cEvin is a formidably tall man in his mid-thirties. His red waist-length dreadlocks are a far cry from the black spikes that once covered his head in the early days of Skinny Puppy. He is friendly and hard working. He maintains a schedule of certain hours each day at the studio, despite the fact that because he owns and operates it, he could come and go as he pleases. This labor has manifested itself in the form of a highly prolific release schedule. In the last two years, cEvin has put out three Download albums, two EPs and a soundtrack, a Skinny Puppy album and a multimedia two-disc set, a Tear Garden Album, and many new tracks on re-releases (like Doubting Thomas's "Father Don't Cry", now available again on Metropolis Records) and compilations, most notably, Paradigm Shift, a CD sampler with a handful of Subconscious artists all contributing exclusive tracks.
In the very near future, Subconscious has several projects slated for release. Download's next album, entitled III, has been cEvin's main project for a while. It will be accompanied by two EPs when it is released in late autumn on Nettwerk. III has a different feel to it than Download's last full album, The Eyes of Stanley Pain. "Stanley Pain was a final purging of all the Skinny Puppy left in me, hence the initials 'S.P.'.... It was putting out a bunch of stuff lying around while at the same time creating a dark cohesion that climaxed with the last track," Key says of the work.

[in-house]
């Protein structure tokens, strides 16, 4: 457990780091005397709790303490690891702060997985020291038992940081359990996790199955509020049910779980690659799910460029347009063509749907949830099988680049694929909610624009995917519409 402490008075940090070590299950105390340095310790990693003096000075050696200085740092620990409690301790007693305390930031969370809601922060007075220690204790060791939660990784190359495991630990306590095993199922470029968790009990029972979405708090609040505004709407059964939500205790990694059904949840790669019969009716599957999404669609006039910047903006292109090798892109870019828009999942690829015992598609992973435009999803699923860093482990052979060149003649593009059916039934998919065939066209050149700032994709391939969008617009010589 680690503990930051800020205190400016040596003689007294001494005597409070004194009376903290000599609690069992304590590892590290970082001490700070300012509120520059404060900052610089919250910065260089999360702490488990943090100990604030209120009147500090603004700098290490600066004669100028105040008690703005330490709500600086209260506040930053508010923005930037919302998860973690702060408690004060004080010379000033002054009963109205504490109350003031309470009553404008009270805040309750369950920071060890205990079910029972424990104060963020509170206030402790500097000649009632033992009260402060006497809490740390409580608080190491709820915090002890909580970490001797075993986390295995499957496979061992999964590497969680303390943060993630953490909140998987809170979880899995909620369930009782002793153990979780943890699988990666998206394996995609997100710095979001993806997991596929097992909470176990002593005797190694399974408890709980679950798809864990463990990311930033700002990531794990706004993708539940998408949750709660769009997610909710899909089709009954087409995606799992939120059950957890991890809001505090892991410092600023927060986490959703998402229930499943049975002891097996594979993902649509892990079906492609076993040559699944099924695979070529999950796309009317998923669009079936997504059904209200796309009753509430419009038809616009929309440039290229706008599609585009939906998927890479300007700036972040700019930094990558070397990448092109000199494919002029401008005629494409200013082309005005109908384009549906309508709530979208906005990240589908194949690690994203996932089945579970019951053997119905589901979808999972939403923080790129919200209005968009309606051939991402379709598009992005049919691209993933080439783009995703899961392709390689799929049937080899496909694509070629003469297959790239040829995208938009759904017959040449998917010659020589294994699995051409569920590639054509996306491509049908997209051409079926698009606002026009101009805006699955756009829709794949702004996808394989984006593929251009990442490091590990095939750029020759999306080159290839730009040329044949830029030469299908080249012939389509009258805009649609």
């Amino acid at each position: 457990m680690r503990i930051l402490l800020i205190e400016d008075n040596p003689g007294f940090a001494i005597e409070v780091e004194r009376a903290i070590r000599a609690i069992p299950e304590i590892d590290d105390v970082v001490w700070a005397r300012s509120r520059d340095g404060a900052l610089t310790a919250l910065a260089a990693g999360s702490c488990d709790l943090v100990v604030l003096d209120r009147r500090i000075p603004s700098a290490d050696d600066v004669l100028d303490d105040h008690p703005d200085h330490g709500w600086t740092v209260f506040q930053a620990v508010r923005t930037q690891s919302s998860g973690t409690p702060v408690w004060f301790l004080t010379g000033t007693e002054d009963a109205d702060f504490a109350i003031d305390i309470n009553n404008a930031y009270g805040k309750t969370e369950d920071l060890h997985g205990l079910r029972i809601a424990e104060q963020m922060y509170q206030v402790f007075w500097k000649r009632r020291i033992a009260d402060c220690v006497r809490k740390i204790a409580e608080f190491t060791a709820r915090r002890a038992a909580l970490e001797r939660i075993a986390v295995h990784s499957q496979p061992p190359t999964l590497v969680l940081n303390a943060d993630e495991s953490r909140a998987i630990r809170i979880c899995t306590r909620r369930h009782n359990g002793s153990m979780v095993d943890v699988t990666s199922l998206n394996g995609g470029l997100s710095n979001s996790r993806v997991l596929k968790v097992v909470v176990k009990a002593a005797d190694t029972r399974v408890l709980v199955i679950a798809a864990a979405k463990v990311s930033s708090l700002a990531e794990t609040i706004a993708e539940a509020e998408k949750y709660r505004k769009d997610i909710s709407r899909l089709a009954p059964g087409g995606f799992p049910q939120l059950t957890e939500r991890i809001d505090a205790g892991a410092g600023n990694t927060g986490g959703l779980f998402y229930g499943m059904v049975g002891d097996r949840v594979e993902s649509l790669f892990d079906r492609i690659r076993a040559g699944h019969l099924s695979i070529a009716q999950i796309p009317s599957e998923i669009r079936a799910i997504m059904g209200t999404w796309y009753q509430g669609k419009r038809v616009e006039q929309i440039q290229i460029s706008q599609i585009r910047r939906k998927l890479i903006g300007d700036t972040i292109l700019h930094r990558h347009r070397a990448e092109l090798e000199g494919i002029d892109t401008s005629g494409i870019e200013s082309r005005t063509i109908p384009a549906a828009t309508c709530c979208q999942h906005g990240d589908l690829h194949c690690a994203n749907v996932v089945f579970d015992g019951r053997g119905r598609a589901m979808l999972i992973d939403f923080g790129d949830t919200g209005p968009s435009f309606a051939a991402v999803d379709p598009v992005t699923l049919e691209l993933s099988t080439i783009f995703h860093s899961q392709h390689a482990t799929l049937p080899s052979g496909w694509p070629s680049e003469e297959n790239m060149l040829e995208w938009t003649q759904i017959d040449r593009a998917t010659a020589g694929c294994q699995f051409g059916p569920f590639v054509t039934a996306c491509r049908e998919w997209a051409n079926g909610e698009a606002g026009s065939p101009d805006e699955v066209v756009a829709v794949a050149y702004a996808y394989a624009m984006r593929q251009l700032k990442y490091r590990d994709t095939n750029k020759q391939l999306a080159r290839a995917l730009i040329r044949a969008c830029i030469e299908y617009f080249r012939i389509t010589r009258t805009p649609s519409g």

The new album is, in its maker's words, more danceable, melodic, and uplifting. It doesn't strive to be disturbing and generally maintains a positive spirit. Allegedly, Phil Western (Philth), whose background is more house-oriented, had much more influence in the making of this album than in the previous records. The beautiful cover art, like that of Stanley Pain, was created by Dave McKean, who also has done art for Front Line Assembly, Machine Head, Tori Amos, and assembled all the covers of Neil Gaiman's Sandman comic. Samples of Jamaican natives intersperse the chaotic blips and beats that define Download's sound. Out of nowhere, major-key string swells interrupt the grind. The album is a full opus, complete in every way — almost...